Blanchard & Walker Weekly

Topic of the Week  You Say Goodbye, I Say Hello: Effective Introductions

·      DO make direct eye contact.

·      DO smile.

·      DO say your name.

·      DON'T wimp out on the handshake.


You Say Goodbye, I Say Hello: Effective Introductions

It seems that networking is the answer today, no matter what the question. It's helpful when you're looking for work, doing your job or trying to get ahead. But at the heart of networking is the most basic challenge, how do you introduce yourself to people in a way that is effective and memorableé Which reminds me of a dog in Yuma, AZ who darted into an apartment. When the residents tried to lure him out of the apartment with food, the dog jumped into the fridge and just snapped at anyone who came near.

Snapping at anyone who comes near, does that sound like youé It's rough at work today, whether you have a job or not. And many of us have a good reason to carry a bad attitude, but that won't get the job done today. That's why I've included three Do's and one Don't for establishing a positive relationship below. For more, check out "Instant Interviews" by Jeffrey G. Allen (Wiley, 2009).

DO make direct eye contact. Eye contact is so darn important. But don't take my word for it. Think back to the last time you talked to someone whose eyes darted around the room while you talked. Did that make you feel specialé Or someone who spent most of the time looking at his or her shoesé Eye contact is essential. Allen even has a bit of advice if the person is ugly, stare at the bridge of their nose.

DO smile. I know a salesperson that does most of his work on the phone. He keeps a mirror next to his phone to remind him to smile when he talks to people. Smiling is something that is also easily lost in today's turbulent economy. But a smile does a remarkable job of making the person that you're talking to feel special. So even if you don't feel like smiling, find a way to psyche yourself out. It's worth the effort.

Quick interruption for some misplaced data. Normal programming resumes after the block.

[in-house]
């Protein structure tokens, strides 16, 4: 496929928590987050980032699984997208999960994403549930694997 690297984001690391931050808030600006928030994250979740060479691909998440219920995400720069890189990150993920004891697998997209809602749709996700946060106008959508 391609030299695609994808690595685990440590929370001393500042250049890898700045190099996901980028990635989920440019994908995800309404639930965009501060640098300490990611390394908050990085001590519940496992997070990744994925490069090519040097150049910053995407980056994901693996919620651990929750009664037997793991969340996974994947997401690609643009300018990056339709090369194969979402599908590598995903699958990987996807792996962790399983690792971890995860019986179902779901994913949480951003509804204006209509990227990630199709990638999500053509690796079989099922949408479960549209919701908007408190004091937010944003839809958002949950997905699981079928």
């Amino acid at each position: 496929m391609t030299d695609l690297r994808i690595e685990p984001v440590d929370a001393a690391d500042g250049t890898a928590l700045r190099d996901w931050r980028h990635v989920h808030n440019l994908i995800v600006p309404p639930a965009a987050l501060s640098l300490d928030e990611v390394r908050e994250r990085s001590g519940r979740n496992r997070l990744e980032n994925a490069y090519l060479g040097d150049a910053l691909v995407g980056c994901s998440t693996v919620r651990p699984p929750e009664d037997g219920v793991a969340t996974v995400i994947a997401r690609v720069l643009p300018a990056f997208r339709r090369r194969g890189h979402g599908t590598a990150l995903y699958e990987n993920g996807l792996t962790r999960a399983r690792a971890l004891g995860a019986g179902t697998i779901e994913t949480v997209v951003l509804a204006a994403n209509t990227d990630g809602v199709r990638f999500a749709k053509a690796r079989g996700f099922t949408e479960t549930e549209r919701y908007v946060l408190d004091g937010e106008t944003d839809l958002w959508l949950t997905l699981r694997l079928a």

DO say your name. Say your name clearly when you meet someone. Because there might be noise in the room, the person might be distracted or they could be hard of hearing, pay attention if your name registered. If you don't think it did, don't hesitate to try it again, but this time with a joke or some additional information. I once said, "I'm Bob Rosner, not of the Hampton Rosners, but the Jersey Rosners." It got a smile.

DON'T wimp out on the handshake. Handshakes are a tricky part of the greeting ritual. You want to avoid the dead fish, limp hand edition. But you also want to avoid crushing a number of the small bones in the person's hand. Firm without going overboard establishes just the right tone when you're meeting someone for the first time. That said, I much prefer the more hygienically sound fist bump.  

Follow these tips and the only person snarling will be the other people in the room as they take note of all the great contacts that you've made.

About the Author: Bob Rosner is a best-selling author and award-winning journalist. For free job and work advice, check out the award-winning Check the revised edition of his Wall Street Journal best seller, "The Boss's Survival Guide." If you have a question for Bob, contact him via

Thought of the Week

"Don't introduce me to that man! I want to go on hating him, and I can't hate a man whom I know."

–Charles Lamb

Weekly Comic by Jerry King

Weekly Comic by Jerry King

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